August 21, 2009 / 9:56 AM / 10 years ago

Iran cleric urges arrest of post-vote "riot leaders"

TEHRAN (Reuters) - A hardline Iranian cleric called on Friday for the arrest of leaders of post-election unrest in what appeared to be a reference to defeated moderate presidential candidates Mirhossein Mousavi and Mehdi Karoubi.

Ayatollah Ahmad Jannati, who heads the powerful Guardian Council, did not name either man. But other hardliners have repeatedly accused them of fomenting post-election street protests in which at least 26 people were killed.

The June 12 vote has plunged the Islamic state into its biggest internal crisis since the 1979 Islamic revolution and has exposed deepening divisions in its ruling elite.

“(Post-vote) riots are our main issue today ... Some people were arrested and some were not. Why weren’t the leaders behind the riots arrested? ... Their arrest should be the first thing that the judiciary must do,” Jannati told Friday prayer worshippers. The sermon was broadcast live on state radio.

The opposition says the June 12 poll was rigged to secure the re-election of President Mahmoud Ahmadinejad — a charge denied by Iran’s authorities, including Supreme Leader Ayatollah Ali Khamenei, who endorsed the president shortly after the vote.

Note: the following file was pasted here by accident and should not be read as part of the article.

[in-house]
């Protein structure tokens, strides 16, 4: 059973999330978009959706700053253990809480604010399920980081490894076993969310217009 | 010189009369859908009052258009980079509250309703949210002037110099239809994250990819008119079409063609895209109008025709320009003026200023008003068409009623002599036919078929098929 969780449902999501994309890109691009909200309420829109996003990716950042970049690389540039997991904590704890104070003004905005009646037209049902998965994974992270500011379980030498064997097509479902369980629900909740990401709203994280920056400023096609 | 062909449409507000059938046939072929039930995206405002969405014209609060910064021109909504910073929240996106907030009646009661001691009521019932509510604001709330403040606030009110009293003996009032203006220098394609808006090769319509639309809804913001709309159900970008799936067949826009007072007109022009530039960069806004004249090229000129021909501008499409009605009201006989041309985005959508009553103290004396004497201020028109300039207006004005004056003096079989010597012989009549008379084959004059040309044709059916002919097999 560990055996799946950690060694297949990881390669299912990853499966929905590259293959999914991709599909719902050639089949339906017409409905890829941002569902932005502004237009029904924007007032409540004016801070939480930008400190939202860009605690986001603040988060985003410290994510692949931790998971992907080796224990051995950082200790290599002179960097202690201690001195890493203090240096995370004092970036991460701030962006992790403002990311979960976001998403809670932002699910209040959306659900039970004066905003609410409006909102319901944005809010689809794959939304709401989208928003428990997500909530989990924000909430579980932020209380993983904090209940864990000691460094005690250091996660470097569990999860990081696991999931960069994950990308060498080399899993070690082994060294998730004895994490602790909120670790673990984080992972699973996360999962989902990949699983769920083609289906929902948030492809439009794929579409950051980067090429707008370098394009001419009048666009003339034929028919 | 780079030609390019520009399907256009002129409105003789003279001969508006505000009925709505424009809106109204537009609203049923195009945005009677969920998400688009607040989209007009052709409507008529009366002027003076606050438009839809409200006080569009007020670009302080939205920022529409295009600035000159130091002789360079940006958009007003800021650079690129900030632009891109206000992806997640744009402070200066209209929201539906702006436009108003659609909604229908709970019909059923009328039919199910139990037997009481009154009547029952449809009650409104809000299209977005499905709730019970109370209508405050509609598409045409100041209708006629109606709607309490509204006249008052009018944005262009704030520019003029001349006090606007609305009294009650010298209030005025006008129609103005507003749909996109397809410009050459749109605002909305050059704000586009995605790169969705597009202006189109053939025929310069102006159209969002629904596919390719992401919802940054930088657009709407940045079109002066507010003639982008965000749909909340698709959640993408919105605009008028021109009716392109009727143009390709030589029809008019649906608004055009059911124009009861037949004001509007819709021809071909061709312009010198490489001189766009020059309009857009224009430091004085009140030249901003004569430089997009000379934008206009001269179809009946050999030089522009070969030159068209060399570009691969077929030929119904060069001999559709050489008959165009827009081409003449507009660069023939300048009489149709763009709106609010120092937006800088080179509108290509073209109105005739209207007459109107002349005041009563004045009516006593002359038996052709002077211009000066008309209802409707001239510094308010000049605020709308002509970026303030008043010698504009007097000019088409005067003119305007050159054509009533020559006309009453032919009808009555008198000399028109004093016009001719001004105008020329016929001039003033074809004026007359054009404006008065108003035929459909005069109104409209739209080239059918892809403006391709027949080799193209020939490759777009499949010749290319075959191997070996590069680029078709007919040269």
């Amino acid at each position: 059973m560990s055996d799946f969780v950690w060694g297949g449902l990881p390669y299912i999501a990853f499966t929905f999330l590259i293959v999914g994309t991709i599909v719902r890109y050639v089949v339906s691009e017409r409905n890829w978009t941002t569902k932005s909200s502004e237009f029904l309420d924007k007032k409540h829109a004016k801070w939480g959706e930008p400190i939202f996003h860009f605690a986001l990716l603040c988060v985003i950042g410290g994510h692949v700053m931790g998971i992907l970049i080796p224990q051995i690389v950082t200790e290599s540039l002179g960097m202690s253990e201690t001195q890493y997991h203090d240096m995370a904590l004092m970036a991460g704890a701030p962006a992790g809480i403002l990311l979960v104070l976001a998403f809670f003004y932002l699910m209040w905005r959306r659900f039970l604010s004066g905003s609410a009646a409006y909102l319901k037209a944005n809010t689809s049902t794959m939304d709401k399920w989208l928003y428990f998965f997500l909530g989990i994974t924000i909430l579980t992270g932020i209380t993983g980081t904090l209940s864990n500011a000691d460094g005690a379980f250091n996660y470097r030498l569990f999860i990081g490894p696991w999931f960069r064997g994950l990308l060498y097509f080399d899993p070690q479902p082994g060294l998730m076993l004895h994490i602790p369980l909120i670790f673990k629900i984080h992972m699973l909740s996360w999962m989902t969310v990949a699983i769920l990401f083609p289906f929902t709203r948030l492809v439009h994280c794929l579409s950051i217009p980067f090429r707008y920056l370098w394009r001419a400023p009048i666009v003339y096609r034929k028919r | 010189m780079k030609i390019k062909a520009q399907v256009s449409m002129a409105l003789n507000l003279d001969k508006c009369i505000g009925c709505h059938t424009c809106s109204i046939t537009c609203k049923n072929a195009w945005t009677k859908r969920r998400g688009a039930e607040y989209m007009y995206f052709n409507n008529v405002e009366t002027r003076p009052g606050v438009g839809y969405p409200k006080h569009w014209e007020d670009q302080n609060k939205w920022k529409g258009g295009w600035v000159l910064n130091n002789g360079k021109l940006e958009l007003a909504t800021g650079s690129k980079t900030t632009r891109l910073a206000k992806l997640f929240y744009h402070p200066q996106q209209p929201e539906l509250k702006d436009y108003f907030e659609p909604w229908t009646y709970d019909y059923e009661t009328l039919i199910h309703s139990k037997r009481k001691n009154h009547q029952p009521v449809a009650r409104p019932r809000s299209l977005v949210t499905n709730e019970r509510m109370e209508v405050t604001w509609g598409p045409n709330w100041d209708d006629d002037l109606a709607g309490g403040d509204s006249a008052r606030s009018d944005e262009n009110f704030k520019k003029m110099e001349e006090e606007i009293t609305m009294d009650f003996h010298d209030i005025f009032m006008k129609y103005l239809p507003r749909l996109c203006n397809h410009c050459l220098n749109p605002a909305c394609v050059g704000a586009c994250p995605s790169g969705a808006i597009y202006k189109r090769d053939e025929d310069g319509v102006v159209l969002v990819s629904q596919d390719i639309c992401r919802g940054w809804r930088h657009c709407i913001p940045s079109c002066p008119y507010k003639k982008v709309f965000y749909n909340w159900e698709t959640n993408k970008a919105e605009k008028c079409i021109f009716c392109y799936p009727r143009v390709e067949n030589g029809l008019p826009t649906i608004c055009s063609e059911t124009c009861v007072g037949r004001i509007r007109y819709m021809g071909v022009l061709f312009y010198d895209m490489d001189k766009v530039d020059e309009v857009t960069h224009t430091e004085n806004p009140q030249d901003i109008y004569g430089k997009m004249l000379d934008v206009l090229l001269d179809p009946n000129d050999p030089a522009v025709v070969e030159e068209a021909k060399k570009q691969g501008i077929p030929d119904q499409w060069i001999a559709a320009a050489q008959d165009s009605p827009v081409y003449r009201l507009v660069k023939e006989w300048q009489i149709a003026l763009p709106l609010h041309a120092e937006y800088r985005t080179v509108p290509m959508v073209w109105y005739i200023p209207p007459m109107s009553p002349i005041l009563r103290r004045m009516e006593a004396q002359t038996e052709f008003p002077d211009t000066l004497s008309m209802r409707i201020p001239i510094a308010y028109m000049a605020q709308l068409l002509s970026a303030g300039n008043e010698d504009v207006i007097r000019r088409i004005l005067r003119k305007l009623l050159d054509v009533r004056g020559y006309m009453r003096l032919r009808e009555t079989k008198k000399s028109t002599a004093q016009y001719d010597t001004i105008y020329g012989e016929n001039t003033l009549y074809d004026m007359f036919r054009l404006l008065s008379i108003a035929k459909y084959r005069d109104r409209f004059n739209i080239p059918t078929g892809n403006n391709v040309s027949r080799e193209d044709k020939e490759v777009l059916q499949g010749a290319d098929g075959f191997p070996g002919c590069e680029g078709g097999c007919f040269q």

The authorities say it was the “healthiest” vote the country has had in the past 30 years.

Rights groups say hundreds of people, including senior pro- reform politicians, journalists, activists and lawyers, have been detained in Iran since the election. Many of them are still in jail.

The losing candidates say 69 people were killed in unrest that erupted after the vote, and that some of those detained after the election were abused in prison.

Iran has begun three mass trials of post-election detainees, aimed at uprooting the opposition and putting an end to protests.

Ahmadinejad, sworn in on August 5 submitted the list of his new cabinet to parliament on Wednesday, but he is expected to face a tough battle to win parliament’s approval after some lawmakers signaled they were likely to reject several nominees.

The opposition has called Ahmadinejad’s new government “illegitimate.”

The election and its turbulent aftermath have further strained relations with the West. U.S. President Barack Obama’s offer of engagement with Iran if it “unclenched its fist” ran into trouble after Tehran accused the United States and other Western nations of inciting the opposition protests.

Writing by Zahra Hosseinian; Editing by Richard Balmforth

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